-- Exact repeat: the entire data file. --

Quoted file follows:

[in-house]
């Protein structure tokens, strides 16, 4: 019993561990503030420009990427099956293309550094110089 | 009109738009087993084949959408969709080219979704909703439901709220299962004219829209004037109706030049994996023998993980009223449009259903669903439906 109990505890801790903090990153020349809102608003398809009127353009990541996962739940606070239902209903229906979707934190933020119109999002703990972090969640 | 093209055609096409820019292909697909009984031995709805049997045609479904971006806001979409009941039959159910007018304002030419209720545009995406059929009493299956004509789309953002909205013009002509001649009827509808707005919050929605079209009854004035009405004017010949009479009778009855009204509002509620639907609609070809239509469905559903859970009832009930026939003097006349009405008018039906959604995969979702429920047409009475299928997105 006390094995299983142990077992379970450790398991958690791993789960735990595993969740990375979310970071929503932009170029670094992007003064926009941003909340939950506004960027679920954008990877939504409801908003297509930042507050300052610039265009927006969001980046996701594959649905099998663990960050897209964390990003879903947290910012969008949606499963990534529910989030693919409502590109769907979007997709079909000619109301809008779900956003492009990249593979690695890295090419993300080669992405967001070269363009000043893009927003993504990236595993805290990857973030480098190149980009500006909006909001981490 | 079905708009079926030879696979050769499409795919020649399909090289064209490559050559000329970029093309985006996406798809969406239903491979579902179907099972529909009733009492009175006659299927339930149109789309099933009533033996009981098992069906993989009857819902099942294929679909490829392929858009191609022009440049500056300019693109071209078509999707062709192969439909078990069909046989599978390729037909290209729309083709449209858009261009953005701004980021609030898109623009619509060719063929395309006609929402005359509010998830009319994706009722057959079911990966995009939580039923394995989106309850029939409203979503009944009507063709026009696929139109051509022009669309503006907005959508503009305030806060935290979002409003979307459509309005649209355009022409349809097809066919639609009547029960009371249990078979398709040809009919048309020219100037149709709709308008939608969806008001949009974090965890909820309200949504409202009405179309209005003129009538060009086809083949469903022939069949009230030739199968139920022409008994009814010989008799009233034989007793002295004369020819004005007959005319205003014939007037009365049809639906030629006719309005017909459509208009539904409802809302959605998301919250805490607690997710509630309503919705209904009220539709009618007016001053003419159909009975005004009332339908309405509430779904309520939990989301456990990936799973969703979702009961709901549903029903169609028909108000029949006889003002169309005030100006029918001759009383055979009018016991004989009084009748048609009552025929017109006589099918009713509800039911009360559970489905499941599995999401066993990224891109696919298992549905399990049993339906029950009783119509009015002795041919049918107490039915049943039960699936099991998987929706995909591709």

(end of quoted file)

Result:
[in-house]
């Protein structure tokens, strides 16, 4: 019993561990503030420009990427099956293309550094110089 | 009109738009087993084949959408969709080219979704909703439901709220299962004219829209004037109706030049994996023998993980009223449009259903669903439906 109990505890801790903090990153020349809102608003398809009127353009990541996962739940606070239902209903229906979707934190933020119109999002703990972090969640 | 093209055609096409820019292909697909009984031995709805049997045609479904971006806001979409009941039959159910007018304002030419209720545009995406059929009493299956004509789309953002909205013009002509001649009827509808707005919050929605079209009854004035009405004017010949009479009778009855009204509002509620639907609609070809239509469905559903859970009832009930026939003097006349009405008018039906959604995969979702429920047409009475299928997105 006390094995299983142990077992379970450790398991958690791993789960735990595993969740990375979310970071929503932009170029670094992007003064926009941003909340939950506004960027679920954008990877939504409801908003297509930042507050300052610039265009927006969001980046996701594959649905099998663990960050897209964390990003879903947290910012969008949606499963990534529910989030693919409502590109769907979007997709079909000619109301809008779900956003492009990249593979690695890295090419993300080669992405967001070269363009000043893009927003993504990236595993805290990857973030480098190149980009500006909006909001981490 | 079905708009079926030879696979050769499409795919020649399909090289064209490559050559000329970029093309985006996406798809969406239903491979579902179907099972529909009733009492009175006659299927339930149109789309099933009533033996009981098992069906993989009857819902099942294929679909490829392929858009191609022009440049500056300019693109071209078509999707062709192969439909078990069909046989599978390729037909290209729309083709449209858009261009953005701004980021609030898109623009619509060719063929395309006609929402005359509010998830009319994706009722057959079911990966995009939580039923394995989106309850029939409203979503009944009507063709026009696929139109051509022009669309503006907005959508503009305030806060935290979002409003979307459509309005649209355009022409349809097809066919639609009547029960009371249990078979398709040809009919048309020219100037149709709709308008939608969806008001949009974090965890909820309200949504409202009405179309209005003129009538060009086809083949469903022939069949009230030739199968139920022409008994009814010989008799009233034989007793002295004369020819004005007959005319205003014939007037009365049809639906030629006719309005017909459509208009539904409802809302959605998301919250805490607690997710509630309503919705209904009220539709009618007016001053003419159909009975005004009332339908309405509430779904309520939990989301456990990936799973969703979702009961709901549903029903169609028909108000029949006889003002169309005030100006029918001759009383055979009018016991004989009084009748048609009552025929017109006589099918009713509800039911009360559970489905499941599995999401066993990224891109696919298992549905399990049993339906029950009783119509009015002795041919049918107490039915049943039960699936099991998987929706995909591709």